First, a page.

Jack Wallen takes a look at the inexpensive CHUWI Hi10 Plus and finds a dual-booting device that'll meet nearly any need.
As you may know, mobility rules the tech sector. With an overwhelming majority of users untethering themselves from the desktop, offering a device that can cater to a large cross section of those users has become tantamount to success.
And the majority of those users, across the globe, work with Android. Even with those astonishing numbers, there are those users with whom one platform simply isn't enough. Android is a great ecosystem for being productive while on the go. But what do you do when work requires Windows? Do you carry your Android device and a Surface together? You could, but why encumber yourself (especially when you might not have the budget for such a combination)? Instead, you could turn to Chinese manufacturer, CHUWI and their Hi10 Plus tablet. This little device, coupled with the matching CHUWI Tablet PC Docking Keyboard and you have a device that might just meet that demanding on the go schedule.
What makes this device so special?
The Hi10 Plus is a 10" tablet device that dual boots between Windows and and Android. What this means is you can take the device on the road, enjoy serious battery life and the usual connectivity/productivity of Android and, when needed, boot into Windows to work on projects that Android cannot serve. With the added keyboard, the device transforms into something you can really dig your fingers into.
Top that off with the ridiculously low price point (approximately $185.00 for the tablet and $49.99 for the keyboard) as well as the CHUWI Stylus Pen and the Hi10 Plus starts to really make sense. Is it perfect? No. But at this price, you shouldn't expect perfection.
What makes this device something I can happily recommend lands squarely on the shoulders of its dual booting nature. Even though the Android side of things is fairly out of date (my device is running Android 5.1), it still works flawlessly when running Google's flagship platform. Connecting with Google? Check. Install necessary apps from the Google Play Store? Check. Easily connect with whatever network I need to work on? Check. Everything works exactly as expected. And having the additional keyboard to use with Android makes the experience all the better.
As for the hardware — it has heft. With the keyboard attached (Figure A), the device feels as solid as any mobile device I've used.
Some might complain that the combination of tablet/keyboard might be on the heavy side, and it is. But that weight helps the CHUWI leave behind any thought of working with some cheap plastic-y device that would so often be found at this price. The ability to work with Android as if it were a native laptop is quite refreshing —something every Android power user should experience.
Another really huge plus is, with the added keyboard, you get two full-sized USB ports. That's a serious bonus for both sides of the operating system coin. Couple that with the mini-HDMI, micro USB, and USB-C connections found on the tablet itself and you have serious flexibility on how you can connect to the tablet.
Since I'm not a Windows user (this being the only Windows device in my home/office), I have had the pleasure of not dealing with Windows updates. Boy was that a serious wake up. Rebooting from Windows to Android the first time was an eye opener. The initial update for the device took over two hours. TWO HOURS! I can install a fresh LAMP server in about twenty minutes, or do a complete factory restore on Android in about fifteen. That Windows took over one hundred and twenty minutes to update made me seriously glad I rarely touch that platform. To make matters worse, a reboot or two later, Windows did the same thing (only this time the update only took about thirty minutes). Do note, that once the Windows updates finally complete, everything works exactly as expected. This, of course, isn't a knock on the CHUWI itself, but Windows.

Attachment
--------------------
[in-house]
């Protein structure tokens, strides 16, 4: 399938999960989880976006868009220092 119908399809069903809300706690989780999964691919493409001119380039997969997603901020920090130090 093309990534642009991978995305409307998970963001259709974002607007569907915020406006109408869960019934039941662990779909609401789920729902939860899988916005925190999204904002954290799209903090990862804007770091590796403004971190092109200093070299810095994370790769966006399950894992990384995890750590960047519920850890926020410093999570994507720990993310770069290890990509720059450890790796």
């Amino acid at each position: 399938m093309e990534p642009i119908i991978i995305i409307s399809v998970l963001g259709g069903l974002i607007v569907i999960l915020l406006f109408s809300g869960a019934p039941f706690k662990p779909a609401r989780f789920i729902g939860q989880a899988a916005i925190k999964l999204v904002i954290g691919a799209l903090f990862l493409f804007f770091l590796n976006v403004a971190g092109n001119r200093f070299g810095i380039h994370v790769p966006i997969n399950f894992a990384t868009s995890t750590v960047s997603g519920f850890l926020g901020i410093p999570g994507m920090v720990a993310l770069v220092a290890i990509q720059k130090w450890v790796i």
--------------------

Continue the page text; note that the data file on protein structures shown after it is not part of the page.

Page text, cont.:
The next issue is mostly a matter of taste. Given the size of the device, the keyboard is pretty small. Personally, I'm used to typing on a Kinesis Freestyle keyboard that gives my hands plenty of room (probably more room than most would need). Because of that, typing on the confined space of the keyboard can be a real challenge. If, however, you're accustomed to typing on cramped keyboards, you'll be fine.
Finally, if you happen to be power hungry, the specs of the CHUWI will slightly disappoint. Here are the important specs:
- CPU: Intel X5 Cherry Trail 1.84 GHz Processor
- Internal Storage: 64GB eMMC
- RAM: 4GB DDR3L
Although the device is spot-on with RAM, the small internal storage for a dual-boot device is a bit lean and the CPU is slightly on the low end of the spectrum. Nevertheless, the Hi10 Plus performs adequately. In fact, on the Android side, the device enjoys nearer to "flagship" speed than you might expect. Windows? Not so much.
The CHUWI Hi10 Plus tablet/keyboard/pen combination took me by surprise. I was doubtful that the low(ish)-end hardware hindered by Windows 10 would be little more than a boat anchor. Instead, the device turned out to be a real treat to work with. Although ninety-nine percent of the time I spent using the device in Android mode, on that rare occasion that I did have to switch to Windows (and the added rare occasion that Windows didn't require an overlong update), the Hi10 Plus performed quite well.
If you're looking for a device that will meet all of your needs (and then some), while on the go, you cannot go wrong with the CHUWI Hi10 Plus. The price is right and performance will allow you to get your work done.
- I love my Pixel XL camera (but I still carry my DSLR) (TechRepublic)
- Mobile phone use expected to top 5.5 billion devices by 2021 (TechRepublic)
- How to view and edit Word documents from Google Drive with ease (TechRepublic)
- How to easily manage your device backups on Google Drive (TechRepublic)